Adams Excavating will provide snow-removal and plowing services for St. Joseph County again this winter.
The St. Joseph County Board of Commissioners last week renewed a contract for the winter services at the courthouse parking lot, the parks building and animal-control parking lot, and the sheriff’s department/central dispatch parking lot.
Scott Adams, a Centreville resident, will provide his services when accumulation has reached two inches or more, according to terms of the independent-contractor agreement. The contract is in effect through April 15.
Adams will be required to have lots cleared by 7:30 a.m. in the event of overnight snow.
Adams will be paid $375 per snow-clearing/plowing incident.
The contract was awarded to Adams, as no other bids for the job were submitted.
Appointments and re-appointments were made by members of the St. Joseph County Board of Commissioners last week.
Constantine-area resident David Miars was reappointed to another three-year term on the county’s Board of Public Works. His current term expires at the end of the year.
Deb Leyes of Sturgis was tapped to serve a one-year term as a general-public representative on the Central Dispatch Policy Board. Her appointment fills a vacancy on the board.
Four members on the St. Joseph County Planning Commission Board were reappointed to three-year terms. They are: James Griffith of Flowerfield Township, Mark Ripplinger of Mottville Township, Doug Pagels of Fawn River Township, and Warren Atkins of White Pigeon Township.
St. Joseph County animal control director Tom Miller said the department saw a revenue increase from 2011 to 2012.
In addition, Miller said fewer dogs were euthanized in 2012 compared to 2011.
Miller addressed the St. Joseph County Board of Commissioner Tuesday, presenting to the five-member panel his annual report.
The department euthanized 111 dogs last year, 77 fewer than it did in 2011. As far as revenue, Miller said the department took in more than $132,000 last year. That marked an increase from $117,000 in 2011.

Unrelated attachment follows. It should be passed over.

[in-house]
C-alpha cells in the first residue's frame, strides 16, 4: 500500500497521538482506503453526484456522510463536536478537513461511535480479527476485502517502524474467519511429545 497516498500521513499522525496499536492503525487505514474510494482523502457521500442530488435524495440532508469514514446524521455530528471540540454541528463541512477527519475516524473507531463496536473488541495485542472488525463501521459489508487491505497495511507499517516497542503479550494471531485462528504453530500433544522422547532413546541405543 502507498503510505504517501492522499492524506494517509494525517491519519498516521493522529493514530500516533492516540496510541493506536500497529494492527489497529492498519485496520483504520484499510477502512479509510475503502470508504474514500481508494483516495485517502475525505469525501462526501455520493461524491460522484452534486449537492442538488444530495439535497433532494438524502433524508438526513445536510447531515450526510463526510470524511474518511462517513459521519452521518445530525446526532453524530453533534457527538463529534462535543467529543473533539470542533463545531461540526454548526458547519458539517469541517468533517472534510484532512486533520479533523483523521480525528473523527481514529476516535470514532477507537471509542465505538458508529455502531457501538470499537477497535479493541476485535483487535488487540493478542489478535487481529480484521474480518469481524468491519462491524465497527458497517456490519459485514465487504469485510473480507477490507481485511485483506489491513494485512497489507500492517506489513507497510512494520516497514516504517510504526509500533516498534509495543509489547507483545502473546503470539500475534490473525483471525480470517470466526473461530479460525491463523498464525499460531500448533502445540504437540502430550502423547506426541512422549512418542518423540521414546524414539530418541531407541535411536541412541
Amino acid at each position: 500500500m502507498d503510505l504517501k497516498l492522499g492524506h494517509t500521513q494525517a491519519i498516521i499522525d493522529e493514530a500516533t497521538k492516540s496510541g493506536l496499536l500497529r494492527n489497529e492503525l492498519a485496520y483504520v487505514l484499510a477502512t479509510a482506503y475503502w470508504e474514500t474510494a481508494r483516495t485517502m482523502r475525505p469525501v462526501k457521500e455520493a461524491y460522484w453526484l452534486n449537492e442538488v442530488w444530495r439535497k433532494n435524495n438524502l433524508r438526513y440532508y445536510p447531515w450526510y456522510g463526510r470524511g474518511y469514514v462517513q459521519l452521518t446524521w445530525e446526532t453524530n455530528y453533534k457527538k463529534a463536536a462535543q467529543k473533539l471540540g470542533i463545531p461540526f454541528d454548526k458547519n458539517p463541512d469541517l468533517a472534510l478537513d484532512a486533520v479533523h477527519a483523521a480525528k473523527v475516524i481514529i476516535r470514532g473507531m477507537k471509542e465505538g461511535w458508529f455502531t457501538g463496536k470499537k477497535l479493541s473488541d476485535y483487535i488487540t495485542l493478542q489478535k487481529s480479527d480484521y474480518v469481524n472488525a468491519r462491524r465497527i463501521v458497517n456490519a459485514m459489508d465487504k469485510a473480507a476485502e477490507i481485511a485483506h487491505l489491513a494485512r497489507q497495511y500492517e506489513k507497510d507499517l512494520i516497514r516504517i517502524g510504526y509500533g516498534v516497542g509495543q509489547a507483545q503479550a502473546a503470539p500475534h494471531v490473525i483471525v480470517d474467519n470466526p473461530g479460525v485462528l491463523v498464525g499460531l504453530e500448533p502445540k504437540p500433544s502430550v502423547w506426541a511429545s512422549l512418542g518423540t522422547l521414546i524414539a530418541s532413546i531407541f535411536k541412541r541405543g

About $20,000 was secured through donations; more than $88,000 from dog kennel and license fees.
A Florence Township official will have to look for an alternative source of financial help to address a crumbling roadway in his jurisdiction, as he was turned down for assistance by county officials Tuesday.
For the second time in two months, Florence Township Supervisor Gordon Evilsizor asked the commission for consideration to help replace Constantine Road from Dickinson north to Fairchild roads. A cost estimate he shared was $718,000 for rebuilding the roadway through Florence Township.
Evilsizor said the condition of the roadway is dangerous and motorists are forced to drive in the middle to avoid potholes and blemishes along the edges of the road.
Commission Chairman John Dobberten acknowledged the deteriorating condition of county roads in general. For local units to come in and expect the county to pick up the cost of repairs, however, is “unimaginable,” he said, as the county has hundreds of miles of roadways under its jurisdiction.
Dobberteen said he would encourage the county road commission to increase its annual assessment when it is up for renewal next year, or urge local units of government to follow the lead of the city of Sturgis and offer a millage specifically for road repairs.
A longtime Three Rivers city employee and community icon has passed away.
Ken Baker, who served in a variety of roles for the municipality, died Tuesday evening following a long battle with kidney cancer. He was 71.
Baker started his career with the city as a patrol officer for the Three Rivers Police Department. He was later promoted to sergeant and spent the last three years of his 24-year law-enforcement career as chief.
He would then serve as acting city manager before his peer from the police department, Joe Bippus, took over the post full-time.
Baker subsequently spent six years as a city commissioner and in 2011, was appointed mayor for the year after Allen Balog left to serve as a county commissioner.
Funeral arrangements for Baker, who was the grand marshal of the 2013 Three Rivers Water Festival parade, are pending.
A 2014 allocation for the St. Joseph County Conservation District appears to be secured, as agency supporters successfully pleaded their case to county officials Monday.
The district was at risk of losing its annual $14,000 allowance after county commission members last week unveiled St. Joseph County’s proposed 2014 fiscal year budget.
Monday’s appeal included nearly an hour of discussion centering on the proposed budget and its ramifications on the Centreville-based conservation district.
Carol Higgins, chair of the five-member Conservation District Board, said the agency’s river cleanup annual tree-seedling, erosion-control education program Michigan Agriculture Environmental Assistance Program and duties related to the National Resources Conservation Service all hold equal weight in what the district provides St. Joseph County.
Sherman Township Supervisor Bruce Bart and a handful of other residents attended Monday’s session and indicated support for the agency, which earned the reprieve after an informal poll of county commissioners.
A public hearing on the county’s proposed 2014 budget takes place Nov. 19.